RESTAURANT: DOES NOT INCLUDE MAGIC
Restaurant came from Texas and use Texas license plates as hi-hats and share a label with Lee ‘Scratch’ Perry and the Fall. Their full-length will be out on Narnack next year. They speak now from an area with poor phone reception.
So incrimination and pollination are your major concerns about this interview.
Jonathan (drums / keyboards / back-up vocals /snide remarks): Cross-pollination. And military sayings.
Troy (vocals / guitar / harp): Which are like stories to tell. Fake myths.
T: ‘Never pull your socks up over your calf because you’ll get cramps.’
What am I supposed to get from that?
T: Not getting a cramp.
J: I’d figure if you pulled your socks up, it’d keep your calves warm, and there’d be less likelihood of a cramp.
Do you prefer warmth and pain or cold and health?
T: I’d rather be functional. That way I could work at doing a lot of nonsense.
J: That’s what you’re about. Function over fashion. And I’m more fashion over function.
And together you have twice the fashion and twice the function.
T: I’m more Legos and he’s more Tyco slot tracks.
Have you two ever visited a psychic or held a séance together?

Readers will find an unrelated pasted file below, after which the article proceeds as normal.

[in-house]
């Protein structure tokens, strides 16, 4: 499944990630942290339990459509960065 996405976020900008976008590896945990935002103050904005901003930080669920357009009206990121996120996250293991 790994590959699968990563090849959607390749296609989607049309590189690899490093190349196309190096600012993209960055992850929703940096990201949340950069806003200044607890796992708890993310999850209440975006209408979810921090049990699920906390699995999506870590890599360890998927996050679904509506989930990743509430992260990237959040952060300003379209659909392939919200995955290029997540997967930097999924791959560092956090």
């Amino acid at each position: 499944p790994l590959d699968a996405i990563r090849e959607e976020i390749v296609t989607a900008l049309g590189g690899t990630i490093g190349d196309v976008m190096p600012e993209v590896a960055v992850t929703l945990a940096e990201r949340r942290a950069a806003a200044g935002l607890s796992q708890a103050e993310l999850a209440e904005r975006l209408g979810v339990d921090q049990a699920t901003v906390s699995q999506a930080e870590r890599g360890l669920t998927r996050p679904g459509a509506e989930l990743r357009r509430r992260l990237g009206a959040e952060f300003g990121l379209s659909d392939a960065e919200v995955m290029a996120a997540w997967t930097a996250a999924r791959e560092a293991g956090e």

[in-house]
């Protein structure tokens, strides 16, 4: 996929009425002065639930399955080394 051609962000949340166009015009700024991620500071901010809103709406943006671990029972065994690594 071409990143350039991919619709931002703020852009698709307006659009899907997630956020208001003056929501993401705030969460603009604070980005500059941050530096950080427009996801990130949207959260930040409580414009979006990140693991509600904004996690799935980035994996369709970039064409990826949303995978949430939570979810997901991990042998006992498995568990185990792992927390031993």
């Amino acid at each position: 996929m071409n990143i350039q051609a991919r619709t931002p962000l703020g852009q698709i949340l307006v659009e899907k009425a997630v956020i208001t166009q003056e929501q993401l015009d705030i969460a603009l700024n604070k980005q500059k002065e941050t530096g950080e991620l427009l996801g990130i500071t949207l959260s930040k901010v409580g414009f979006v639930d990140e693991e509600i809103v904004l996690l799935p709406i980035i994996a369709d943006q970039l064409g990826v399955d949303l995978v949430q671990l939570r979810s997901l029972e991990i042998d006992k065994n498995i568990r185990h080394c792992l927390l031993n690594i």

T: That’s a bad campfire. Anytime we have séances, it turns into a campfire gone bad.
Because things catch fire?
T: I think they start with a fire.
J: I went into the Psychic Eye bookstore on Ventura Boulevard—it’s crazy—and I bought some incense that was supposed to be enchanted incense. It’s called ‘red ginger’ and it’s designed to bring wealth and riches, which are my primary preoccupation.
T: I think it’s sponsored by Pepto Bismol. All it does is give you a stomach ache and send you straight to Ralph’s. Every incense I smell makes me sick.
J: But you just now started to eat Asian cuisine.
T: I had to.
J: …right. So I light up the incense and I’m waiting for the pot of gold to shower down, and I look at the package, and it says, ‘DOES NOT INCLUDE MAGIC.’ Something to the effect of ‘NO MAGIC IS IMPLIED BY THIS ENCHANTED INCENSE.’ So what’s the point?
I wish I knew what lawsuit inspired that disclaimer.
J: Yeah, what provoked that? Some witch called, like, ‘You know what? Nahhhhh. I prayed for years for Fabio to come sweep me off my feet—I been waiting twenty years!’
This is interview is about to deplete the constructive potential of the printed word.